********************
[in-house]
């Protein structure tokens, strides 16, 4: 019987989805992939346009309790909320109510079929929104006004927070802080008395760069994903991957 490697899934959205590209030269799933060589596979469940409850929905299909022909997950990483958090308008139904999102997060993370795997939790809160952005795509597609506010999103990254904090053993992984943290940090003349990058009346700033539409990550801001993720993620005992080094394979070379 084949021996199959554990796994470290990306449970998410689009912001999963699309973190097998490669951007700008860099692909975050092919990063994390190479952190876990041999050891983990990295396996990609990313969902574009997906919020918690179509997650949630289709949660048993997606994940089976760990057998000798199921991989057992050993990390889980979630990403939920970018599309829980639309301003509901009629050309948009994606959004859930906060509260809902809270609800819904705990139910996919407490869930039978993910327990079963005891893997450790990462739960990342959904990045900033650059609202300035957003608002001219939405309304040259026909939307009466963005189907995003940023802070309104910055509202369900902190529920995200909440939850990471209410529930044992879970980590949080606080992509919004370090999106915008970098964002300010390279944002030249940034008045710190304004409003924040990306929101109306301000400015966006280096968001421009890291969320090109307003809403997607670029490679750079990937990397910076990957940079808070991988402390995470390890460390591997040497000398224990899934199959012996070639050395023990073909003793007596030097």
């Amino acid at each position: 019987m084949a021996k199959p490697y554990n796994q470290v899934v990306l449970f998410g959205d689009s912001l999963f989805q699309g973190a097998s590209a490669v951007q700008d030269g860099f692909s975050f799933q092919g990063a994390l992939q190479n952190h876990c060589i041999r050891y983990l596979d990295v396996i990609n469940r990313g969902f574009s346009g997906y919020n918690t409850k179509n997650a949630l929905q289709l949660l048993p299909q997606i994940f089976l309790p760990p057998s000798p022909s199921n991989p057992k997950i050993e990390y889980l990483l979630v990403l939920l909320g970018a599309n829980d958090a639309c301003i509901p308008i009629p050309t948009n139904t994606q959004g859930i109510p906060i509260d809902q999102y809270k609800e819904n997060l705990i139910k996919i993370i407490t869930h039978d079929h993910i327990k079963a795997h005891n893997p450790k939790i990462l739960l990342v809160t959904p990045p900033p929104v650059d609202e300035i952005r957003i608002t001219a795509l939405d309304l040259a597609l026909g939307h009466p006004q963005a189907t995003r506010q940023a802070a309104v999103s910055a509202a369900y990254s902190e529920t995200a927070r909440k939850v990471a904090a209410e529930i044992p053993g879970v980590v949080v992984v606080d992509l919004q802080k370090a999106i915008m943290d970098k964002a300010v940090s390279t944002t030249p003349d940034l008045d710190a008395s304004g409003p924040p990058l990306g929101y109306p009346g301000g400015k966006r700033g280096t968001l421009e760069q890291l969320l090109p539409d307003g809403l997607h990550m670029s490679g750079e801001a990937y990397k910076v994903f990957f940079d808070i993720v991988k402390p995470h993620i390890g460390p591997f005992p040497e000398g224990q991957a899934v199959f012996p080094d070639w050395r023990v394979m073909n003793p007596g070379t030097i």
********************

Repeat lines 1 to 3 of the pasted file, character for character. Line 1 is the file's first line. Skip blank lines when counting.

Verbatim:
[in-house]
């Protein structure tokens, strides 16, 4: 019987989805992939346009309790909320109510079929929104006004927070802080008395760069994903991957 490697899934959205590209030269799933060589596979469940409850929905299909022909997950990483958090308008139904999102997060993370795997939790809160952005795509597609506010999103990254904090053993992984943290940090003349990058009346700033539409990550801001993720993620005992080094394979070379 084949021996199959554990796994470290990306449970998410689009912001999963699309973190097998490669951007700008860099692909975050092919990063994390190479952190876990041999050891983990990295396996990609990313969902574009997906919020918690179509997650949630289709949660048993997606994940089976760990057998000798199921991989057992050993990390889980979630990403939920970018599309829980639309301003509901009629050309948009994606959004859930906060509260809902809270609800819904705990139910996919407490869930039978993910327990079963005891893997450790990462739960990342959904990045900033650059609202300035957003608002001219939405309304040259026909939307009466963005189907995003940023802070309104910055509202369900902190529920995200909440939850990471209410529930044992879970980590949080606080992509919004370090999106915008970098964002300010390279944002030249940034008045710190304004409003924040990306929101109306301000400015966006280096968001421009890291969320090109307003809403997607670029490679750079990937990397910076990957940079808070991988402390995470390890460390591997040497000398224990899934199959012996070639050395023990073909003793007596030097």
């Amino acid at each position: 019987m084949a021996k199959p490697y554990n796994q470290v899934v990306l449970f998410g959205d689009s912001l999963f989805q699309g973190a097998s590209a490669v951007q700008d030269g860099f692909s975050f799933q092919g990063a994390l992939q190479n952190h876990c060589i041999r050891y983990l596979d990295v396996i990609n469940r990313g969902f574009s346009g997906y919020n918690t409850k179509n997650a949630l929905q289709l949660l048993p299909q997606i994940f089976l309790p760990p057998s000798p022909s199921n991989p057992k997950i050993e990390y889980l990483l979630v990403l939920l909320g970018a599309n829980d958090a639309c301003i509901p308008i009629p050309t948009n139904t994606q959004g859930i109510p906060i509260d809902q999102y809270k609800e819904n997060l705990i139910k996919i993370i407490t869930h039978d079929h993910i327990k079963a795997h005891n893997p450790k939790i990462l739960l990342v809160t959904p990045p900033p929104v650059d609202e300035i952005r957003i608002t001219a795509l939405d309304l040259a597609l026909g939307h009466p006004q963005a189907t995003r506010q940023a802070a309104v999103s910055a509202a369900y990254s902190e529920t995200a927070r909440k939850v990471a904090a209410e529930i044992p053993g879970v980590v949080v992984v606080d992509l919004q802080k370090a999106i915008m943290d970098k964002a300010v940090s390279t944002t030249p003349d940034l008045d710190a008395s304004g409003p924040p990058l990306g929101y109306p009346g301000g400015k966006r700033g280096t968001l421009e760069q890291l969320l090109p539409d307003g809403l997607h990550m670029s490679g750079e801001a990937y990397k910076v994903f990957f940079d808070i993720v991988k402390p995470h993620i390890g460390p591997f005992p040497e000398g224990q991957a899934v199959f012996p080094d070639w050395r023990v394979m073909n003793p007596g070379t030097i």